“I don’t mean to alarm you, but she may have brain cancer.”
That’s the scariest thing I’ve ever heard as a parent. Uttered to me by a confused pediatrician after failing to diagnose my two year-old daughter for the umpteenth time, the sentence dashed my hopes and struck fear in me like no other.
It started like this. Two weeks prior, my daughter began vomiting in her sleep. Curiously, she would upchuck like clockwork — three hours after bed. After a few days, she begin dropping weight. Her eyes sunk in. She looked sicker than any of my children had before.
We took her to the doctor. “Might this be a tapeworm or something?” I asked. “No,” was the reply. “We’ve had a nasty uptick of similar patients. Hopefully it’s just a temporary virus.” She sent us home with expensive probiotics. They didn’t work.
We went back. They ran some tests. And prescribed something else. That didn’t work either.
On the third visit, that’s when the pediatrician unintentionally “alarmed” me with such a devastating possibility: Brain cancer. She ordered and inordinate amount of blood tests. Sent us to a special lab. The nurse at the receptions desk exclaimed, “All this work for a two year old!!??”
I took that as scientific consensus. My gut exploded. My heart sunk. “It’s official,” I told myself. “This little gipper is terminally ill.”
It got worse. The nurses drawing blood said my daughter was so sick, they couldn’t find her vains to extract blood. I was distraught. After bringing in one nurse after another, the medical team finally got some blood and sent it in for testing.
A few excruciating hours later, I got the results by phone. “Everything came back negative, so that’s good,” the doctor said. That’s good. “I think she may just have a tapeworm,” she added optimistically. “Buy this over-the-counter drug and call me in the morning.”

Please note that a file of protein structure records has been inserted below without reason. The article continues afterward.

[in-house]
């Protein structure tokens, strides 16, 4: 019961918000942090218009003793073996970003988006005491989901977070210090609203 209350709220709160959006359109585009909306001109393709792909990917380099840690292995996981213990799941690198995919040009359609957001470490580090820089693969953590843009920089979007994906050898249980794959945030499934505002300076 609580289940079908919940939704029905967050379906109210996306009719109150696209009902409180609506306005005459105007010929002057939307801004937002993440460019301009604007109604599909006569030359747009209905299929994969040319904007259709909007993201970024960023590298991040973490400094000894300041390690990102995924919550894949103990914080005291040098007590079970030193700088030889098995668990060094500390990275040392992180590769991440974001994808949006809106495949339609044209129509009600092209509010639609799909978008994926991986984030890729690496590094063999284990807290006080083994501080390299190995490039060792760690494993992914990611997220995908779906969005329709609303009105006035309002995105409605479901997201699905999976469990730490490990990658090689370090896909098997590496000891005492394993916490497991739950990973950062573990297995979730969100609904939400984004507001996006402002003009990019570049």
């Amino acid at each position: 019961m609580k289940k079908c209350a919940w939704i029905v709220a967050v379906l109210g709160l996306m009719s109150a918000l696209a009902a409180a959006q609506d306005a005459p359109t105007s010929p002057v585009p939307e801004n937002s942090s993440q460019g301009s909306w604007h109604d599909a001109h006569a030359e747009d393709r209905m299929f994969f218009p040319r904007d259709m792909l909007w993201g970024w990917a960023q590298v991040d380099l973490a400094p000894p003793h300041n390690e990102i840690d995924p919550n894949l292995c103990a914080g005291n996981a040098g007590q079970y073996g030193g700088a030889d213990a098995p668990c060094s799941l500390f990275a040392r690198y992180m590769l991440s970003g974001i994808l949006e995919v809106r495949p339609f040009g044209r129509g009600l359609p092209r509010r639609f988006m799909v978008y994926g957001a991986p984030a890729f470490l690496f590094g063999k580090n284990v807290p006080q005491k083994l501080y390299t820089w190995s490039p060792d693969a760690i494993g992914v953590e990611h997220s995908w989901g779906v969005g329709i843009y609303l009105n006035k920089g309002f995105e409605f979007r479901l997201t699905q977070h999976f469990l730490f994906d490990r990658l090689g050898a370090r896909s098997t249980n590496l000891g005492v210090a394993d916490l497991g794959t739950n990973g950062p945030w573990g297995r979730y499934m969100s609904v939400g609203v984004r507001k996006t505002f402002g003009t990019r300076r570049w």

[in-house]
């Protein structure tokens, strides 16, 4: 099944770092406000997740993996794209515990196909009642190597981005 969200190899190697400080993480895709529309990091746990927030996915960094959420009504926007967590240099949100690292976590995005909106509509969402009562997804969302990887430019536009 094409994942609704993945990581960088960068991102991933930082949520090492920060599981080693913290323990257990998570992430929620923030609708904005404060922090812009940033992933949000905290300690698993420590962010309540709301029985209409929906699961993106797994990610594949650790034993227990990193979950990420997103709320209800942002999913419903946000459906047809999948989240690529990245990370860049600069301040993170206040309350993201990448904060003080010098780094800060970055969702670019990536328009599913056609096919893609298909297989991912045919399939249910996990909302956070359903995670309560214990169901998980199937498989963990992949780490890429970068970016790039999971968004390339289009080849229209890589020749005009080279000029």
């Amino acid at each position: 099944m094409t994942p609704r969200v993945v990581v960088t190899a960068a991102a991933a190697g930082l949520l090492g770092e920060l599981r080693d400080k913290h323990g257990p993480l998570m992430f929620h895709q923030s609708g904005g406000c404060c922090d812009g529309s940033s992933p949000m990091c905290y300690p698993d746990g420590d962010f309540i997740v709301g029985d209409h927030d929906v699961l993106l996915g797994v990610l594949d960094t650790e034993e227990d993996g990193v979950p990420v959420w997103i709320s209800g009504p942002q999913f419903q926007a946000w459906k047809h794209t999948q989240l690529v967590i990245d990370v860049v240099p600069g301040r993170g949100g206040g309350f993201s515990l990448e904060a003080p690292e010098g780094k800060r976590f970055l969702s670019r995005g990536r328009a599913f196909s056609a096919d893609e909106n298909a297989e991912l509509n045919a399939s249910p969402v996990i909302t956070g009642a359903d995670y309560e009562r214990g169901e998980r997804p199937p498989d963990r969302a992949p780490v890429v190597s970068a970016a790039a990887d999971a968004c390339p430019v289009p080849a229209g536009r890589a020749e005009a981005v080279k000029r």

I was too angry to confront her about the oversight. But no call was needed. My daughter was doing cartwheels the next day. Wolfing down food. Her color had returned. After a two week ordeal of possibly having brain cancer, she was now a healthy and happy survivor of… tapeworms.
Long story short, we switched doctors. Instead of pediatricians, we now use our general practitioner to treat our entire family. He seems to be a lot more trusting of the human body; more reactive than proactive (ahem, not a hypochondriac like many pediatricians). His laid back style suits us well.
Of course, we’ll use specialized providers should the need arise. But for everything else, I’m a firm believer that the family doctors knows best.
More than anything, the experience taught me how to trust my parental instincts and challenge medical advice more. After all, no one’s a better advocate for my children than their mother and I.
I don’t mean to alarm you, but despite all its wonderful advances, modern medicine is still whack. Tread lightly and carry a big stick. Or something like that.